Heathrow is located in the London borough of Hillingdon, towards the east of Greater London; with excellent transport links to the whole of the London area and the UK as a whole.
London Heathrow Airport is the UK's busiest and best-connected airport, as well as Europe's largest, only being beaten in size by Hartsfield-Jackson Airport and Chicago O'Hare in the USA.
Heathrow airport based just inside the M25 at the end of the M4 is the closest airport to London. Taking thousand of travellers, both holiday makers and businessmen, around the world everyday.

London Luton Airport (LTN) is conveniently situated to the north of London and is one of the largest and busiest air facilities in the UK, handling over seven million passengers per year. Although Luton does not service long-haul destinations, its single terminal building manages flights to more than 60 domestic, European and Mediterranean destinations, mainly operated by low-cost airlines.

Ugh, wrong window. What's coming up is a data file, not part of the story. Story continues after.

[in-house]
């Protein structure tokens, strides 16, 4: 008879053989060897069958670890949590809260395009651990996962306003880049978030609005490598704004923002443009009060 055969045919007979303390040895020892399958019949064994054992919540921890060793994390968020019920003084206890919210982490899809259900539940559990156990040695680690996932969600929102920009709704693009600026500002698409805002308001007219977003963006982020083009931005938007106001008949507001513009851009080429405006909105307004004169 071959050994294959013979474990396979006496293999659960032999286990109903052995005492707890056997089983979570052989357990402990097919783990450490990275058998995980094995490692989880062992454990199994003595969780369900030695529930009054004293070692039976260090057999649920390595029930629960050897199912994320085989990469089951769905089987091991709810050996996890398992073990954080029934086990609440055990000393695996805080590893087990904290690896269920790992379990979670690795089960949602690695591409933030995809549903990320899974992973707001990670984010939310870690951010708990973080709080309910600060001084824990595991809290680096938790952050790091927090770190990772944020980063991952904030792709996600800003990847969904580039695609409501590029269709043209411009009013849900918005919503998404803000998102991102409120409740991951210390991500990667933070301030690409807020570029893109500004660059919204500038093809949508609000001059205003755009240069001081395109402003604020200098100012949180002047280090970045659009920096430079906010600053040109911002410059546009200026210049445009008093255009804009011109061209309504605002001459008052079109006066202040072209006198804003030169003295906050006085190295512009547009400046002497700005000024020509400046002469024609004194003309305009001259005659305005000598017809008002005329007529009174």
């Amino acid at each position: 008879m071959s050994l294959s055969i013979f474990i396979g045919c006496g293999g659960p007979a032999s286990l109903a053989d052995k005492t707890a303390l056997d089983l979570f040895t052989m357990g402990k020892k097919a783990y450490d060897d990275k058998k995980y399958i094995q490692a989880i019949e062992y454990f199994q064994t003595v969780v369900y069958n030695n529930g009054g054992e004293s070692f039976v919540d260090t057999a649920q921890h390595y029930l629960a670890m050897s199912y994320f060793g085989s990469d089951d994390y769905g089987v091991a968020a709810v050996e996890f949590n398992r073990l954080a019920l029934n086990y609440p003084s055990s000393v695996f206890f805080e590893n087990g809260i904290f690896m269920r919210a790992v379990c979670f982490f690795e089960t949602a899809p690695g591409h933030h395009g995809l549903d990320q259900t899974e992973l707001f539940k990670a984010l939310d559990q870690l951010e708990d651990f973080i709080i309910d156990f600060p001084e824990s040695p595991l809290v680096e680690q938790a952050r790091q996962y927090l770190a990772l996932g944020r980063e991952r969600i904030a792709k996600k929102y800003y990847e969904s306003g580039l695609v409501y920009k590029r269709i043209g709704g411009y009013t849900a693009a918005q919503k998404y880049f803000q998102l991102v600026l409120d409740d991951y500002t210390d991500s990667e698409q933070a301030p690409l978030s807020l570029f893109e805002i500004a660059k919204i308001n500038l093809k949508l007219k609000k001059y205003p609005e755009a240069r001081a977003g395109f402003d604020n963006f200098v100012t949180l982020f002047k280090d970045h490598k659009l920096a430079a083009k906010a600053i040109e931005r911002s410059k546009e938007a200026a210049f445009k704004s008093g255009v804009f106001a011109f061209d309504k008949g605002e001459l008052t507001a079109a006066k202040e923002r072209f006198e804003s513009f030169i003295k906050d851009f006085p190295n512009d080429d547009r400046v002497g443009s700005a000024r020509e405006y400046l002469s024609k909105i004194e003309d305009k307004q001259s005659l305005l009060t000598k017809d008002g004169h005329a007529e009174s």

The newly refurbished Luton Airport features extensive amenities and excellent services for its passengers such as several bureau de change counters and ATMs scattered throughout the building. There are a number of popular UK high street shops placed around the terminal, while a comprehensive area in the Departures lounge comprises some well-equipped duty-free outlets.
Further facilities at Luton Airport include a number of restaurants and a food court, postal facilities, car rental companies and services for the mobility impaired. A chapel has been placed at passengers' disposal and baby care rooms and video arcades are also onsite. Business class travellers can take advantage of the Aviance Executive Lounge, which provides telephone and fax services, free internet access, television, newspapers, snacks and drinks.